Investors looking to play a beaten down sector like coal need to understand the difference between Market Cap, "MC" and Enterprise Value, "EV." Most investors recognize MC, the number of shares outstanding multiplied by the share price. This simple metric serves investors well if there's not much debt on the balance sheet.
In short, market cap ignores debt on the balance sheet
However, if a company employs debt, then MC alone will not suffice in comparing investment opportunities. EV = MC + debt - cash (& cash equivalents). Therefore, EV explicitly takes into account debt and cash, both of which are of vital importance these days. Peabody Energy Corporation (NYSE:BTU)
, Arch Coal Inc (NYSE:ACI)
and Walter Energy, Inc. (NYSE:WLT)
, stocks are down 81%, 94% and 91%, respectively, from all-time highs. Naturally, these stocks may appear to be quite cheap or oversold.
Comparing EV to MC puts these dismal stock charts into perspective. Back in 2008, Peabody Energy Corporation (NYSE:BTU)
traded at an all-time high of $88 per share, on 272 million shares, for a MC of $24 billion. Friday, the share price was $16.8 and there are 270 million shares, for a MC of $4.5 billion. Looking at EV, at Peabody's peak, the EV = MC + (debt-cash) was $27 billion! of which the (debt-cash, aka, "net debt") component was $3.2 billion. Thus, net debt was 11% of Peabody's total EV.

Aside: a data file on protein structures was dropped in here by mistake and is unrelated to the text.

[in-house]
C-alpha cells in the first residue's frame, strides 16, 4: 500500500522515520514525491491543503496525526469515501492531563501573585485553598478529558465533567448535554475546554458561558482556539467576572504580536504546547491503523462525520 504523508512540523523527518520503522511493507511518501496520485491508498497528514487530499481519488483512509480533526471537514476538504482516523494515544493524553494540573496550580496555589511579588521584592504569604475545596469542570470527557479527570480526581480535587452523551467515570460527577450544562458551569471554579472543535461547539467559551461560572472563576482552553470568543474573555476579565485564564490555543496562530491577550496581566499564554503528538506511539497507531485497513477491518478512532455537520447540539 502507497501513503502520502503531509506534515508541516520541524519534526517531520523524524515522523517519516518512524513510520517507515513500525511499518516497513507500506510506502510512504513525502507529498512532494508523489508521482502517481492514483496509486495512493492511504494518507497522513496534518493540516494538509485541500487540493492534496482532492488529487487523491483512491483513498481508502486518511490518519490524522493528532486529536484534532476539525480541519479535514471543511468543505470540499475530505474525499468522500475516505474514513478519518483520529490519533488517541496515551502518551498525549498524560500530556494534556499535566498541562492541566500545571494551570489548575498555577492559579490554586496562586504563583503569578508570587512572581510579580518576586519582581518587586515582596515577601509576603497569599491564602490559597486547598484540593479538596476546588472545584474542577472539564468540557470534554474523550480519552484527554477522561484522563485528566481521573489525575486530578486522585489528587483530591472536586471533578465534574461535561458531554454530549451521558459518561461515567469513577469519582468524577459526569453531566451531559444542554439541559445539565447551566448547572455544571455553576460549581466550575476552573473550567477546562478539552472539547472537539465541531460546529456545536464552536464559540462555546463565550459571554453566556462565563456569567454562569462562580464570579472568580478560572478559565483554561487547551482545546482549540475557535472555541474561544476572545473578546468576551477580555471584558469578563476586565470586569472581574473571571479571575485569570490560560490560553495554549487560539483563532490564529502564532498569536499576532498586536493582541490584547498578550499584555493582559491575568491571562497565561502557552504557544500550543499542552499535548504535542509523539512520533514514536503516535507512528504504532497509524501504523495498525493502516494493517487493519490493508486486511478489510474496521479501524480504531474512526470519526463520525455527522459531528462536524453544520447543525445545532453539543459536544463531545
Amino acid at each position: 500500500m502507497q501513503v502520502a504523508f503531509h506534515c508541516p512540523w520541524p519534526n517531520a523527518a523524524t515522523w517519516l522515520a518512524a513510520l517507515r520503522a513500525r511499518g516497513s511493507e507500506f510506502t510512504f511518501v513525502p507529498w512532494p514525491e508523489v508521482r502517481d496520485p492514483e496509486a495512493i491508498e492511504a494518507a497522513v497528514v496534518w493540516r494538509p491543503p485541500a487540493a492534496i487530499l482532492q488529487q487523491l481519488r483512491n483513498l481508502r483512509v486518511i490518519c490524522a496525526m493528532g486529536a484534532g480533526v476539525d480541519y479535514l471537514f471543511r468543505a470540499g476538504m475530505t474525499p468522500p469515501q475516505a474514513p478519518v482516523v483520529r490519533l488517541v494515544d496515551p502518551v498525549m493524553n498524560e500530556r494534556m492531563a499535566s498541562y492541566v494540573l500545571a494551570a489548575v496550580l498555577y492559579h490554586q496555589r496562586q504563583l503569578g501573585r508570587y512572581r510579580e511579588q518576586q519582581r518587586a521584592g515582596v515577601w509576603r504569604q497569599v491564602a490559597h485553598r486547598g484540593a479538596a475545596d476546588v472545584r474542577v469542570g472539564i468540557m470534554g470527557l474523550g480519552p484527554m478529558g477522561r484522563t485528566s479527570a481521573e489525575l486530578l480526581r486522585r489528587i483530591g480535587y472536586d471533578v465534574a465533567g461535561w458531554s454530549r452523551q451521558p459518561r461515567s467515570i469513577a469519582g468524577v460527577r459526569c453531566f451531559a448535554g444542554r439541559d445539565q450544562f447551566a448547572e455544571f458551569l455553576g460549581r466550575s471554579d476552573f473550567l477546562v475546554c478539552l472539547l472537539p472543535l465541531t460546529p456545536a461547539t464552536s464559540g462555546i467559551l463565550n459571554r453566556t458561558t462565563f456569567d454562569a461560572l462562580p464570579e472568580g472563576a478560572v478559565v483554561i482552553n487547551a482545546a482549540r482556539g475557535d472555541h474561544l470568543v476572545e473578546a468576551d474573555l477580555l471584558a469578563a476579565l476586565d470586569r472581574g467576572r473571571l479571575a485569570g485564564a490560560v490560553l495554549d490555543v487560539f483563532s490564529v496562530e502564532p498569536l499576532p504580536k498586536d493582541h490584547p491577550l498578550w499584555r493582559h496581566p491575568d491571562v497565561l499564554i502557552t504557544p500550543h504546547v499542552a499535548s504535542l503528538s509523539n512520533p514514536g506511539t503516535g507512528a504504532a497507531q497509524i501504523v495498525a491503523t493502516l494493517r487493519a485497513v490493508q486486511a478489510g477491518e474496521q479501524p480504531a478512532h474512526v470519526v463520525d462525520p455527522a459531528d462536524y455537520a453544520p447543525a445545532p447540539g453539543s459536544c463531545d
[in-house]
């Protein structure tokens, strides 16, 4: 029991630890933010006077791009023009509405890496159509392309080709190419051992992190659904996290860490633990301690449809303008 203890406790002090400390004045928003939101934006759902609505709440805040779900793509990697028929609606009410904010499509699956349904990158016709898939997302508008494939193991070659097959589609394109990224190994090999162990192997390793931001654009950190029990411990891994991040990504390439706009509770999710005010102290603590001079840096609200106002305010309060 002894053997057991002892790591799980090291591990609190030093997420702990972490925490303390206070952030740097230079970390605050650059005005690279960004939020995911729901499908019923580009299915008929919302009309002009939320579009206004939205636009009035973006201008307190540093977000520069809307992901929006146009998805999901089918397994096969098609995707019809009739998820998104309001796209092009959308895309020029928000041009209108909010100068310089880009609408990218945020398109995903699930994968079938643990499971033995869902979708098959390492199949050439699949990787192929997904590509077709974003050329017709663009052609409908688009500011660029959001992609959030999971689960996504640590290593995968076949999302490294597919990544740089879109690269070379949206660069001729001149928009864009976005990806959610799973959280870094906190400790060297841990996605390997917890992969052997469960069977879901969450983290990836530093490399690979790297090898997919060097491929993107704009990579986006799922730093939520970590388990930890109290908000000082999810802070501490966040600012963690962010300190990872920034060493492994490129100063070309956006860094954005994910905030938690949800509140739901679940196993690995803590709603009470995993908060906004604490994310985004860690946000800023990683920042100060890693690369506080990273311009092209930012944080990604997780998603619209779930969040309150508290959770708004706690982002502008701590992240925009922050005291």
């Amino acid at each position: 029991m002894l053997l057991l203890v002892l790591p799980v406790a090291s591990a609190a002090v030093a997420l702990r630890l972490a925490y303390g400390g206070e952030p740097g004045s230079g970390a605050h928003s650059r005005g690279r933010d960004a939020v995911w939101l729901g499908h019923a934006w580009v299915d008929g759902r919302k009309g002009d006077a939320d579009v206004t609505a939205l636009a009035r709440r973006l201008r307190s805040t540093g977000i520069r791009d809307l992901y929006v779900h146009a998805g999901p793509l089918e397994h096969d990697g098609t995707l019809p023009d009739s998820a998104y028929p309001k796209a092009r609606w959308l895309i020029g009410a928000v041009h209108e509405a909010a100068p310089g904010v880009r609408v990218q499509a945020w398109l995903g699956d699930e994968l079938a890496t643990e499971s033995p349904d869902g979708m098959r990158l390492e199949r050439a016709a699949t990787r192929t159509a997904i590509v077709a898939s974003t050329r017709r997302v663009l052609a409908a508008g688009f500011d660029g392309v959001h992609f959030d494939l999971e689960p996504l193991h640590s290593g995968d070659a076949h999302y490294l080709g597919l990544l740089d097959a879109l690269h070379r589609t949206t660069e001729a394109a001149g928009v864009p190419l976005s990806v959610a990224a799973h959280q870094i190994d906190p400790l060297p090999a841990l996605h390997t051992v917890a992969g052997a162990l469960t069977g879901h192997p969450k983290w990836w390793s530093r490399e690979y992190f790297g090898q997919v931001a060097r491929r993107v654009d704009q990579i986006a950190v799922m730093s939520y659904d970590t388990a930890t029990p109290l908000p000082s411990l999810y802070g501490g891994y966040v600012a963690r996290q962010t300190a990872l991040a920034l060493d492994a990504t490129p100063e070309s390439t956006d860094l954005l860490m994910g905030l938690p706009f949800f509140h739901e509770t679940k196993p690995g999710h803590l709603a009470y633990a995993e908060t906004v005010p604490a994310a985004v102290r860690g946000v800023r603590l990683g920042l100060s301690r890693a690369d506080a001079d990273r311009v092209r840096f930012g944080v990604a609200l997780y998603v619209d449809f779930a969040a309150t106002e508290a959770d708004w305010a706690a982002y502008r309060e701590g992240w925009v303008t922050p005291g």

The Relative proportion of debt as a percentage of EV has soared
Friday, Peabody Energy Corporation (NYSE:BTU)'s EV = MC of $4.5 billion + net debt of $5.5 billion = $10 billion. Therefore, while Peabody Energy Corporation (NYSE:BTU)'s stock price is down 81%, it's EV is, "only" down 63%. While that might not seem very helpful to know, that's just part of the story. It's essential to also understand the relative weight of the net debt in the capital structure. From 11%, that figure has spiked to 55%. Therefore, the relative weight is up by a factor of 5.
Without any further calculations, one can see that the financial strength of Peabody Energy Corporation (NYSE:BTU) has plunged along with its stock price. Therefore, the earnings multiple an investor should be willing to pay is lower. This is an essential exercise for framing the rebound potential of Peabody Energy Corporation (NYSE:BTU)'s stock. Will this stock bounce back into the $80's? Not a chance. Earnings prospects are far weaker and relative net debt is 5 times higher. Investors hoping for a 3-5 times stock return in Peabody are in for a big disappointment.